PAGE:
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Chapters

The 1916 Easter Rising

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Exhibit Z: Statement submitted by James Connolly in his defence.
I don’t wish to make any defence except against charges of wanton cruelty to prisoners. These trifling allegations that have been made in that direction if they record facts that really happened deal only with the almost inevitable incidents of a hurried uprising and overthrowing of long established authorities, and no where show evidence of a set purpose to wantonly injure unarmed prisoners.

We went out to break the connection between this country and the British Empire and to establish an Irish Republic. We believe that the call we thus issued to the people of Ireland was a holier calling and a holier cause than any call issued to them during this war having any connection with the war. We succeeded in proving that Irishmen are ready to die endeavouring to win for Ireland their national rights which the British Government has been asking then to die to win for Belgium. As long as that remains the case the cause of Irish Freedom is safe. Believing that the British Government has no right in Ireland, never had any right in Ireland, and never can have any right in Ireland. The presence in any one generation of even a respectable minority of Irishmen ready to die to affirm that truth makes that Government for ever an usurpation, and a crime against human progress. I personally thank God that I have lived to see the day when thousands of Irishmen and boys, and hundreds of Irish women & girls, were equally ready to affirm that truth and seal it with their lives if necessary.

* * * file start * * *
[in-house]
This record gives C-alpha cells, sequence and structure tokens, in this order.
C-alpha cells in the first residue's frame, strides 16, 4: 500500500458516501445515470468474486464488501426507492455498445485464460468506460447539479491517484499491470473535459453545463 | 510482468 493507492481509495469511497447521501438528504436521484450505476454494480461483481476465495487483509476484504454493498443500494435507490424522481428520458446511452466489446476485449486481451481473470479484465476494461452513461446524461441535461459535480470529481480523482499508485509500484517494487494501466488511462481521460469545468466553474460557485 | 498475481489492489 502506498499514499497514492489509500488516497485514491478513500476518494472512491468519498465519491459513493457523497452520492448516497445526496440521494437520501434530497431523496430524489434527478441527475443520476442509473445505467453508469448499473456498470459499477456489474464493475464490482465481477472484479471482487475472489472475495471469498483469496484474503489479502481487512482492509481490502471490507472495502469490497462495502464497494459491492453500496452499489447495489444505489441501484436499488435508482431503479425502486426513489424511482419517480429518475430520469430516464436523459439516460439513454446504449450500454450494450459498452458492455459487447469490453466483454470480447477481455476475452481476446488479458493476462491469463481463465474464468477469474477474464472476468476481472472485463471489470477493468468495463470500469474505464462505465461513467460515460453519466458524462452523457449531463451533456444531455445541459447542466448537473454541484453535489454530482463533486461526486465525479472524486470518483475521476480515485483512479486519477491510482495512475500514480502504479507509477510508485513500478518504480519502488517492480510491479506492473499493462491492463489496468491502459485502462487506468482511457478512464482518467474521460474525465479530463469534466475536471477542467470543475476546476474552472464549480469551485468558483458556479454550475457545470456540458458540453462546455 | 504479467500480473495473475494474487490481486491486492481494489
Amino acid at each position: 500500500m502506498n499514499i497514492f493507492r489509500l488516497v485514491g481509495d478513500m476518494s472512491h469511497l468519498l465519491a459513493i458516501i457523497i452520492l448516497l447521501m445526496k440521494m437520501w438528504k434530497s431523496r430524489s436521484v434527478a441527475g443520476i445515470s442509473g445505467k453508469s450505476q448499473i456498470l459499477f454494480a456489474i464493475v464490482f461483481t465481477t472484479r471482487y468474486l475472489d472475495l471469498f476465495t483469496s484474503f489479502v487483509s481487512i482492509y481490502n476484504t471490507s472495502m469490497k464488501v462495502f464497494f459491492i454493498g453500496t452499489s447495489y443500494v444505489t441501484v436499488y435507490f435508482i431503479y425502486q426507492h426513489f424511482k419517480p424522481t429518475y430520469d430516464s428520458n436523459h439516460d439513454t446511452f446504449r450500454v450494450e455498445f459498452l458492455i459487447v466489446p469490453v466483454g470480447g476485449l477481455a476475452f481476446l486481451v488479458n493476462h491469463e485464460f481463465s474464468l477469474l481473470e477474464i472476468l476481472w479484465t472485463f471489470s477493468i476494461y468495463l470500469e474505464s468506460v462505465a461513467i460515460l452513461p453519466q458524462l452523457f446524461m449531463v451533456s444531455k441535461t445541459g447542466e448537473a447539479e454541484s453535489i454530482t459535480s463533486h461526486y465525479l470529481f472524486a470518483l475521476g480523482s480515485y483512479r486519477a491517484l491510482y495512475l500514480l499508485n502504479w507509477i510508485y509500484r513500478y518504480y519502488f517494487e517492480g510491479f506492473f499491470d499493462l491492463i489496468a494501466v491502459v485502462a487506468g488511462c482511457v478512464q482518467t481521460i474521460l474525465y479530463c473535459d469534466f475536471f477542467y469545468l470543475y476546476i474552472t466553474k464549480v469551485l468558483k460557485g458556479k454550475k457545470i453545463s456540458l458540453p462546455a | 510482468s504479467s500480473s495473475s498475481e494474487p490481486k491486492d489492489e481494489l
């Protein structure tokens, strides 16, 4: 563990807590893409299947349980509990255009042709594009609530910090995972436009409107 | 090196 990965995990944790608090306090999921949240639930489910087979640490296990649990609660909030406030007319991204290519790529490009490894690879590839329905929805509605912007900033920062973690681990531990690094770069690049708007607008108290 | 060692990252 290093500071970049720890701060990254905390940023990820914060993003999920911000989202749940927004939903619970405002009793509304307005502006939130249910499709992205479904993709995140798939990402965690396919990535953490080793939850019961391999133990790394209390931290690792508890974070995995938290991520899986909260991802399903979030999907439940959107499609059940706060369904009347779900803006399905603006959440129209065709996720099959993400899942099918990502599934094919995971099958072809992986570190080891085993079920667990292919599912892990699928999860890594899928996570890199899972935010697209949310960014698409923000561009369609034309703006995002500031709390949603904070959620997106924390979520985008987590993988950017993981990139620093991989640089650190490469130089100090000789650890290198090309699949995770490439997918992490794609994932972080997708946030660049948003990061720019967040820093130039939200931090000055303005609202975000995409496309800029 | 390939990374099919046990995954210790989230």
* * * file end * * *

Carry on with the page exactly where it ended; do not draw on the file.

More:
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The James Connolly room in Dublin Castle

An Account by Nora Connolly

James Connolly's daughter Nora, has left an account of the last days of her father as he lay wounded in Dublin Castle, uncertain of his fate.

' On Tuesday ( May 9th ) i went with mother. There were soldiers on guard at the top of the stiars and in the small alcove leading to Pap's room. They were fully armed and as they stood guard they had their bayonets fixed. In the room there was an R.A.M.C officer with him all the time. His wounded leg was restingin a cage. He was weak and pale and his voice was very low. Mother asked was he suffering much pain. ' No, but I've been court martialled today. They propped me up in bed. The strain was very great. ' She knew then that if they had court-martialled him while unable to sit up in bed, they would not hesitate to shoot him while he was wounded. Asked how he had got the wound he said ' It was while i had gone out to place some men at a certain point. On my way back i was shot above the ankle by a sniper. Both bones in my leg are shattered. I was too far away for the men i had just placed to see me and was too far from the Post Office to be seen. So i had to crawl till i was seen. The loss of blood was great. They couldn't get it staunched. ' He was very cheerful, talking about plans for te future, giving no sign that sentence had been pronounced an hour before we were admitted. He was very proud of his men. ' It was a good clean fight. The cause cannot die now. The fight will put an end to recruiting. Irishmen will now realise the absurdity of fighting for the freedom of another country while their own is enslaved. ' He praised the women and girls who fought. I told him about Rory ( Connolly's son; the boy had been arrested with other rebels but had given a false name and was released along with the other boys under sixteen ) ' He fought for his country and has been imprisoned for his country and he's not sixteen. He's had a great start in life, hasn't he Nora? Then he turned to mother and said: ' There was a young boy, Lillie, who was carrying the top of my stretcher as we were leaving the burning Post Office. The street